Friday, July 8, 2022

Dairy farm sales aided by mild spring.

Dairy farm values have increased in recent months and the number changing hands is also well up from the same time a year ago.  A mild winter means farms are typically in better condition than they normally are at this time of the season and a strong milk price forecast for the current season has assisted sales volumes.  “Ideal late winter and early spring conditions, combined with solid payout predictions for primary produce have raised levels of confidence in the rural sector”, says Real Estate Institute of NZ (REINZ) Rural Spokesperson Brian Peacocke. Demand for dairy farms has been strong right across New Zealand reports REINZ. “Demand for quality farms is strong across the entire country and in most regions, early signs indicate a shortage of supply for the spring selling season.” Brian Peacocke REINZ Rural Spokesperson The REINZ Dairy Farm Price Index rose by 2.2% in the three months to July compared to the three months to June, from 1,738.9 to 1,777.1. Compared to July 2012 the REINZ Dairy Farm Price Index rose by 12.2%. The REINZ Dairy Farm Price Index adjusts for differences in farm size and location compared to the median price per hectare, which does not adjust for these factors. For the three months ended July 2013 the median sales price per hectare for dairy farms was $34,882 (47 properties), compared to $29,555, for the three months ended June (66 properties), and $22,679 (29 properties) for the three months ended July 2012. The median dairy farm size for the three months ended July 2013 was 147 hectares. Included in sales for the month of June were 10 dairy farms at a median sale value of $35,713 per hectare. The median farm size was 149 hectares with a range of 64 hectares in Waikato to 525 hectares in Hawkes Bay. The median production per hectare across all dairy farms sold in July 2013 was 861kgs of milk solids.  Data released by the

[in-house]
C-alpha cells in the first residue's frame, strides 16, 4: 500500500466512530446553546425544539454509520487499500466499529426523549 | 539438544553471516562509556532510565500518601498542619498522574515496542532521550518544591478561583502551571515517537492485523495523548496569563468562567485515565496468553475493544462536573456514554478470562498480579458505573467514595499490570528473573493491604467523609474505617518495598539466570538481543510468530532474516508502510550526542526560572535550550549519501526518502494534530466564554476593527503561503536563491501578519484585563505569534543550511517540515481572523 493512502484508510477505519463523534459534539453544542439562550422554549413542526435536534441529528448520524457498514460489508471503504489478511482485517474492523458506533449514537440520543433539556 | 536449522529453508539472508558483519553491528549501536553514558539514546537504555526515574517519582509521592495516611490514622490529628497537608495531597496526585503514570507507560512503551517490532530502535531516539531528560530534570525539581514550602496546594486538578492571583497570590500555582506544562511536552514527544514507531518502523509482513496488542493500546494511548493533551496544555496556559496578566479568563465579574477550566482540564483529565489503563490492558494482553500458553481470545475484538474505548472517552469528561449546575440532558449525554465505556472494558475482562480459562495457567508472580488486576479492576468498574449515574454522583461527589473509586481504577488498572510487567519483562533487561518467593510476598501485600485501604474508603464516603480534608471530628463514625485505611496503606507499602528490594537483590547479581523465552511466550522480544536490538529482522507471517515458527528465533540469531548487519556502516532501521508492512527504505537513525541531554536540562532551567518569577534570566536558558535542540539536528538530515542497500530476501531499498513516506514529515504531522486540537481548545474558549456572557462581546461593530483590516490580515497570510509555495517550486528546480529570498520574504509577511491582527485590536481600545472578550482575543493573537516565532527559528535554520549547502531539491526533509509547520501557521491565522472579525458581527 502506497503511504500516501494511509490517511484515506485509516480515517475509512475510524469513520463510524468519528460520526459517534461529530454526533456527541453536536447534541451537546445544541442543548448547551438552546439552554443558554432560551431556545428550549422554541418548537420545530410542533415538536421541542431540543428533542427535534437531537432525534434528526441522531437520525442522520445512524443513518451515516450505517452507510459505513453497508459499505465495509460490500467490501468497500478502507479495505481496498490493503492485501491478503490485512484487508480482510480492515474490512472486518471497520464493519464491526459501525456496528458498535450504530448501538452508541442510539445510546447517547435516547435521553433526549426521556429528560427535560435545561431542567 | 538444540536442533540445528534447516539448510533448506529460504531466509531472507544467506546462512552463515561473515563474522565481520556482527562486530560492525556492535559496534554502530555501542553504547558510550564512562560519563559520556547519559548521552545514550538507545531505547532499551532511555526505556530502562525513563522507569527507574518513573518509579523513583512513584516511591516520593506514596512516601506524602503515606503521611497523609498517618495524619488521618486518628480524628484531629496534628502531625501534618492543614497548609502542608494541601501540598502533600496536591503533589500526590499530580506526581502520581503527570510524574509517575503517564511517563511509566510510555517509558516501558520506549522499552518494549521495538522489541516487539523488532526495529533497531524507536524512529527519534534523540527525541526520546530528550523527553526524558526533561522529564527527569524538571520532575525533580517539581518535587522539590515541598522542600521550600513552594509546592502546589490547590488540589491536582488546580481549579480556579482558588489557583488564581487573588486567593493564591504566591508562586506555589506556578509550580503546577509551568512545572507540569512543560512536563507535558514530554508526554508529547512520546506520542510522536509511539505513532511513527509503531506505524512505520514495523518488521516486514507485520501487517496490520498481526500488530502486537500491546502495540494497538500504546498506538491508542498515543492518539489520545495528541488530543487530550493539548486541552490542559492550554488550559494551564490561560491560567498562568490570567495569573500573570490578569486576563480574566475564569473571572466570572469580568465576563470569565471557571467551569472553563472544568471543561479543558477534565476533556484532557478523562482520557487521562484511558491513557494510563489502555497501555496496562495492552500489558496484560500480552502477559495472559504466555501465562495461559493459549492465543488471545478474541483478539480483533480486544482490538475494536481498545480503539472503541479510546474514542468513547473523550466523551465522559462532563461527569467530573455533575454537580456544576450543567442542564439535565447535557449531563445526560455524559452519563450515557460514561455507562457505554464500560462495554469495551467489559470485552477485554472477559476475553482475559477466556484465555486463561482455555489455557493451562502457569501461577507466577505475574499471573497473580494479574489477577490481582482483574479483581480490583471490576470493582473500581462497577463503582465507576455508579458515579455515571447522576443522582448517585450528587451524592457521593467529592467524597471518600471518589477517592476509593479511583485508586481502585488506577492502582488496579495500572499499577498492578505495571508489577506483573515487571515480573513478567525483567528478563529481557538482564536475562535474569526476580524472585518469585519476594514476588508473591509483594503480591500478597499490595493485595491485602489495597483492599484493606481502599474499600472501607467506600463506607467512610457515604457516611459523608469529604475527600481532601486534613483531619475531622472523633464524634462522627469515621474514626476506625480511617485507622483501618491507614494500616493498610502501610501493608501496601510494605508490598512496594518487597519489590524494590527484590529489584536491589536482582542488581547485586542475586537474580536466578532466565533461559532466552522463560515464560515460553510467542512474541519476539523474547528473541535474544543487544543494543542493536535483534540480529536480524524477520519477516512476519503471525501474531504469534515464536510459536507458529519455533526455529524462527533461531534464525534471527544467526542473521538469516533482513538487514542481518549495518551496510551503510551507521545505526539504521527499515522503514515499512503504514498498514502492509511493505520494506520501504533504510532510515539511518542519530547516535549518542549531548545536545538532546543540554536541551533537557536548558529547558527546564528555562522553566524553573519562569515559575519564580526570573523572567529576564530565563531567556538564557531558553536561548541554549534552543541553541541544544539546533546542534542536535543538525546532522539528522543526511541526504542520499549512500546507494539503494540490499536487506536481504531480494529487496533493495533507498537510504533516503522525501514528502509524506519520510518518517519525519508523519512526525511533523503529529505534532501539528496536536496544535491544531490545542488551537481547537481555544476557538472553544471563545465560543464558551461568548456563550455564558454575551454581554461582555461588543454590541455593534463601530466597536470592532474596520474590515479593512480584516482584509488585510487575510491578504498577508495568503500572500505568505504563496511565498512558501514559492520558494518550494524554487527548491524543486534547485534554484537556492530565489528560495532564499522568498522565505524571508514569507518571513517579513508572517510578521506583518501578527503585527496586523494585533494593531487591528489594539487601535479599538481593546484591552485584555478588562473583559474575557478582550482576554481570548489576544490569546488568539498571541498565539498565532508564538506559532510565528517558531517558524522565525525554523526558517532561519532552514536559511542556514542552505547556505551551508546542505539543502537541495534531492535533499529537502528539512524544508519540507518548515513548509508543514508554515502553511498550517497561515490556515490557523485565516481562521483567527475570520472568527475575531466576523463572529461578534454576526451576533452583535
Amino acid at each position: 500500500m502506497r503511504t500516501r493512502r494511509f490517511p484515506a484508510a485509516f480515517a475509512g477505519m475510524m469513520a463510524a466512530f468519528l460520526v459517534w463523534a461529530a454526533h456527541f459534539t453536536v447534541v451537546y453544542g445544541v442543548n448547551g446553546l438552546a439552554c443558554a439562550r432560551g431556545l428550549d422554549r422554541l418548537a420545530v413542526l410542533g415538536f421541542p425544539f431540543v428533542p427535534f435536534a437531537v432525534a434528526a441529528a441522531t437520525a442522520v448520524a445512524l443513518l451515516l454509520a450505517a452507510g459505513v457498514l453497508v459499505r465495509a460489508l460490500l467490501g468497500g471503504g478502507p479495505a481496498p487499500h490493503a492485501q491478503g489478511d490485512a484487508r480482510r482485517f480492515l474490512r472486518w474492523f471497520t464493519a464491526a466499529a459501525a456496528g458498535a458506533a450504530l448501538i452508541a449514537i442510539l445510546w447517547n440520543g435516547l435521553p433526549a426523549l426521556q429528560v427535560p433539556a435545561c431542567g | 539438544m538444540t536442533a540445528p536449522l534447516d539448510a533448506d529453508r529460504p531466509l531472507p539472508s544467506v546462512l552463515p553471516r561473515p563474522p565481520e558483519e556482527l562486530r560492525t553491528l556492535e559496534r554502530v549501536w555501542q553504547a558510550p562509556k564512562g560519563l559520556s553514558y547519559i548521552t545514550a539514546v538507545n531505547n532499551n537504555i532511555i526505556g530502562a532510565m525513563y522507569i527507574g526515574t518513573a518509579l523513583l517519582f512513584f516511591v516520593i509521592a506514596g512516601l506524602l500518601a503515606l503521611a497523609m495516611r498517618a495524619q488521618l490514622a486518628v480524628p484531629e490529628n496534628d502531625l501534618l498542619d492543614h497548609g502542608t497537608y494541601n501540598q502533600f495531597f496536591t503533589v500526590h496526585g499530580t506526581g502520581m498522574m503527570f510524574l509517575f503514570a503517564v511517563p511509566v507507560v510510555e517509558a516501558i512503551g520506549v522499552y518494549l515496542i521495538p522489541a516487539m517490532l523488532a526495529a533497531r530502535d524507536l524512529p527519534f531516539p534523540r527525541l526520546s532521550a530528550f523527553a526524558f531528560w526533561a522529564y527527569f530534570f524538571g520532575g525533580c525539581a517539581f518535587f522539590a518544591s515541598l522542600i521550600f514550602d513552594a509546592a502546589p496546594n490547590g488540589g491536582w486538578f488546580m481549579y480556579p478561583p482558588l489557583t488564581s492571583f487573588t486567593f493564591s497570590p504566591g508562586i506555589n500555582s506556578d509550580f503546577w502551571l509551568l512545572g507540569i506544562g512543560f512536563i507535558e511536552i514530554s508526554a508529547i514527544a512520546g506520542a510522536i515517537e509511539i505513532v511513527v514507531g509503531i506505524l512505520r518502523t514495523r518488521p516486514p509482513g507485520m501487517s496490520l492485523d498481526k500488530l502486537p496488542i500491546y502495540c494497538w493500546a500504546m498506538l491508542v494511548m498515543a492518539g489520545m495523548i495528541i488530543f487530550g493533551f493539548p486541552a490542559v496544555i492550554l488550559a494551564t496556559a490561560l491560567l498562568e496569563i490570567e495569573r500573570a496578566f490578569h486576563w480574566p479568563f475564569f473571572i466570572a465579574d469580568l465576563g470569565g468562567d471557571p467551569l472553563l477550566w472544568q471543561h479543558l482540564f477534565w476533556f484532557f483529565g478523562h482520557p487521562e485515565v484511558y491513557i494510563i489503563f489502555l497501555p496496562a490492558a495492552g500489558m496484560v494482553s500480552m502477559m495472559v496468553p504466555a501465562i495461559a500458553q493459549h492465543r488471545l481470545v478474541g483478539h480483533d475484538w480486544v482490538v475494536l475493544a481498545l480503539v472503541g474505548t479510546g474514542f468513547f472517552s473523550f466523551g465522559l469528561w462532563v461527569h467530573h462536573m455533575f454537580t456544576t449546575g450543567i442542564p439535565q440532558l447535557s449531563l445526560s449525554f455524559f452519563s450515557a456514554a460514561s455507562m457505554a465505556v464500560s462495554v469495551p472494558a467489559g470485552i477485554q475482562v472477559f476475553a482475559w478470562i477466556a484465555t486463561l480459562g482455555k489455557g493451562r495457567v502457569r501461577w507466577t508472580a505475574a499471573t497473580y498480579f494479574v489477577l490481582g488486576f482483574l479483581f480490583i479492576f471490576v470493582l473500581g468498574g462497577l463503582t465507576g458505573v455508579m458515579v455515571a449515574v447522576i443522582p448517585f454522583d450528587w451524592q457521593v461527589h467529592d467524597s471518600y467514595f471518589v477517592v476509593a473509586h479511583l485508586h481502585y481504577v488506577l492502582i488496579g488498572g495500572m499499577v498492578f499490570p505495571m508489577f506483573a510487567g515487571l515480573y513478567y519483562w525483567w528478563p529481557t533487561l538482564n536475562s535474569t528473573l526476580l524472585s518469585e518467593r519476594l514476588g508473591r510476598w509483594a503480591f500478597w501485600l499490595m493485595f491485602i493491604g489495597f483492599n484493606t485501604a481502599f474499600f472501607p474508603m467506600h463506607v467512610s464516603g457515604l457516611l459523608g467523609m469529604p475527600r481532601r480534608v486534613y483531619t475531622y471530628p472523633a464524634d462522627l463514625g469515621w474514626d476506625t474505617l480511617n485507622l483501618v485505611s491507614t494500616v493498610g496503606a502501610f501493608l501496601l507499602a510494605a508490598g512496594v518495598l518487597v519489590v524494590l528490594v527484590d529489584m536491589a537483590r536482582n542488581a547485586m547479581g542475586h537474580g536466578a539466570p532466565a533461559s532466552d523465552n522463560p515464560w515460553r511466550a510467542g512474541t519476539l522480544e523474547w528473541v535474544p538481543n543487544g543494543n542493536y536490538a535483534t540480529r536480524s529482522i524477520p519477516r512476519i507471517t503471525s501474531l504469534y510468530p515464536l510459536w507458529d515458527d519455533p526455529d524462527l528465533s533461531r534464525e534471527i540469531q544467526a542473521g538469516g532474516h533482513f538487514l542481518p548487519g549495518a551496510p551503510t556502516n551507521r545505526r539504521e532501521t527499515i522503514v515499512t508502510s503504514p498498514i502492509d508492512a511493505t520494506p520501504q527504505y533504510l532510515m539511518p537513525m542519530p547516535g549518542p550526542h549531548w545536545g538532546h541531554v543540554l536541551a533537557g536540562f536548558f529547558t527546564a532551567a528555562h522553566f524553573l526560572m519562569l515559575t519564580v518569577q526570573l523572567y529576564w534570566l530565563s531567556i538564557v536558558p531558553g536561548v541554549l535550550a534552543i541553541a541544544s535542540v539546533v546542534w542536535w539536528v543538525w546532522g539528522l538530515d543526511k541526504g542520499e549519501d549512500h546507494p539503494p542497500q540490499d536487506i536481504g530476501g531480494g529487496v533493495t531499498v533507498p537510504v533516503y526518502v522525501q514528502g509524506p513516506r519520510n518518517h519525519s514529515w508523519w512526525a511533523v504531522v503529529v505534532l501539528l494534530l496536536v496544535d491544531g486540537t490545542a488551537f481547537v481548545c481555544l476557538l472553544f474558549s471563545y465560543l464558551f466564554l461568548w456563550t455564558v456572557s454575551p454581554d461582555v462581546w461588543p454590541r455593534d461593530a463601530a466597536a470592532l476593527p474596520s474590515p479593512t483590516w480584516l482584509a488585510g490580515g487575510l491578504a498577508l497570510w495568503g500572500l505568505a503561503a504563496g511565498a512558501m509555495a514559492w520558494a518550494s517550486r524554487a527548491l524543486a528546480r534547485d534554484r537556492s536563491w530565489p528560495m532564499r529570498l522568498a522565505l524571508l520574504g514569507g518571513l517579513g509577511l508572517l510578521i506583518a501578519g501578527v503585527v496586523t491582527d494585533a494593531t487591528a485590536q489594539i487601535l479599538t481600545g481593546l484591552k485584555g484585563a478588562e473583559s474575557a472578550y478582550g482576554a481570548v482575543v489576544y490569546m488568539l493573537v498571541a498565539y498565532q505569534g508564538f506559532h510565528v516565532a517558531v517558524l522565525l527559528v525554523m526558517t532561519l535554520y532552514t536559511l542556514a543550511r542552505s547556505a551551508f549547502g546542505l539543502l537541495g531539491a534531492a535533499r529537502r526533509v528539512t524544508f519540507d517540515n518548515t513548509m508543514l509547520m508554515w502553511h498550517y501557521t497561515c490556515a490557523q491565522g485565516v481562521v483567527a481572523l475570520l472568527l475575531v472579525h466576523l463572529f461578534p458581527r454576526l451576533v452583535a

Nine regions recorded increases in sales volume for the three months ended July 2013 compared to the three months ended July 2012. Waikato recorded the largest increase in sales (+25 sales), followed by Auckland (+23 sales) and Bay of Plenty (+13 sales). Four regions recorded decreases in sales volume with Wellington recording the largest fall (-7 sales), followed by Manawatu/Wanganui and West Coast (-2 sales) and Gisborne (-1 sale). Compared to the three months ended June 2013 six regions recorded an increase in sales, lead by Bay of Plenty (+10 sales). 

“Calving activity reduced sales of dairy farms in July, but sales of finishing and grazing properties have remained at healthy levels in the top half of the North Island as well as in Canterbury, Otago and Southland regions. Sales for other farm types have remained light.”

“Activity has remained strong in Southland for all farm types, with particular demand for properties with soils that are capable of sustainable wintering. There is strong interest in grazing properties, particularly dairy and dairy support properties in Otago. The proposed irrigation schemes in Canterbury and Hawkes Bay are also generating interest in those regions.”

Grazing properties accounted for the largest number of sales with 44.1% share of all sales over the three months to July, Dairy properties accounted for 10.7%, Finishing properties accounted for 24.9% and Horticulture properties accounted for 8.9% of all sales. These four property types accounted for 88.6% of all sales during the three months ended July 2013.


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